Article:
In Summary: The Frame Pacing Problem

Before we dive into the technical details of AMD’s frame pacing mechanism and our results, we’re going to spend a moment recapping the basis of the frame pacing problem. So if you haven’t been keeping up with this issue, please read on, otherwise feel free to jump a page.

In brief, in multi-GPU setups, be it single-card products like the GTX 690 or multiple cards such as a pair of 7970s, the primary mode of splitting up work is a process called Alternate Frame Rendering (AFR). In AFR, rather than have multiple GPUs working on a single frame, each GPU gets its own frame. This method has over time proven to be the most reliable method, as attempting to split up a single frame over multiple GPUs (with their relatively awful interconnect) has proven to be unreliable and difficult to get working. AFR in contrast is by no means perfect and has to deal with inter-frame dependency issues – where the next frame relies in part on the previous frame – but this is still easier to implement and more consistent than previous efforts at splitting frames.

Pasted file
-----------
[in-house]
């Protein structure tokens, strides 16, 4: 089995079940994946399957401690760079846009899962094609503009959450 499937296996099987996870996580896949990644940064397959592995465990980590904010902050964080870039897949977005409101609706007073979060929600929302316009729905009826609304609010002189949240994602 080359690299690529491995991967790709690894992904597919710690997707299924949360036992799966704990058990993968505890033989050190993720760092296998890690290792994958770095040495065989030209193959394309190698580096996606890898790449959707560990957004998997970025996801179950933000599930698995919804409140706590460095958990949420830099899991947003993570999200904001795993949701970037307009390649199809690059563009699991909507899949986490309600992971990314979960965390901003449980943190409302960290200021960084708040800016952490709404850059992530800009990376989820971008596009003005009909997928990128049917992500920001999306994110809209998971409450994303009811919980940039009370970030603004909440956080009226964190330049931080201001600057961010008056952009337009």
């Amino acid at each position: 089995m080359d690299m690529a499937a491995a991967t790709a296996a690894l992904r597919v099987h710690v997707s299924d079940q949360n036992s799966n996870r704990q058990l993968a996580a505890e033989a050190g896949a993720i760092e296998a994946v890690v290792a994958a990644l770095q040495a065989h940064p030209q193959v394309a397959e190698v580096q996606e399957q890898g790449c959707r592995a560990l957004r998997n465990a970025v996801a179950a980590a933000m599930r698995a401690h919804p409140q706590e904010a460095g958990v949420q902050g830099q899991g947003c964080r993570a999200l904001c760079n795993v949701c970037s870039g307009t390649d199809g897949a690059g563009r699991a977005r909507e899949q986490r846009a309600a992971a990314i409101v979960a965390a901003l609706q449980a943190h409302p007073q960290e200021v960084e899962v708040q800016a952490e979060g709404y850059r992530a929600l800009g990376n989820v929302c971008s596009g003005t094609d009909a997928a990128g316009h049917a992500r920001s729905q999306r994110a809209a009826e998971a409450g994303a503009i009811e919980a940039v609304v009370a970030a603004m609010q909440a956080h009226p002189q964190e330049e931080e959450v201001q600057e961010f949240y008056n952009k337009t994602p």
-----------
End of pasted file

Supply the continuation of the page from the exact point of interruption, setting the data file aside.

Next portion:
However due to the mechanisms of AFR, left unattended it can significantly impact the intervals between frames and consequently whether stuttering is perceived. To do AFR well it’s necessary to pace the output of each GPU such that each GPU is delivering a rendered frame at as even a rate as possible; not too soon after the previous frame, and not too late such that the following frame comes up quickly. In a 2 GPU setup, which is going to be the most common, this means the second GPU needs to produce a finished frame when the first GPU is roughly half-way done with its current frame. Should this fail to happen then we have poorly paced frames that will result in perceived micro-stuttering.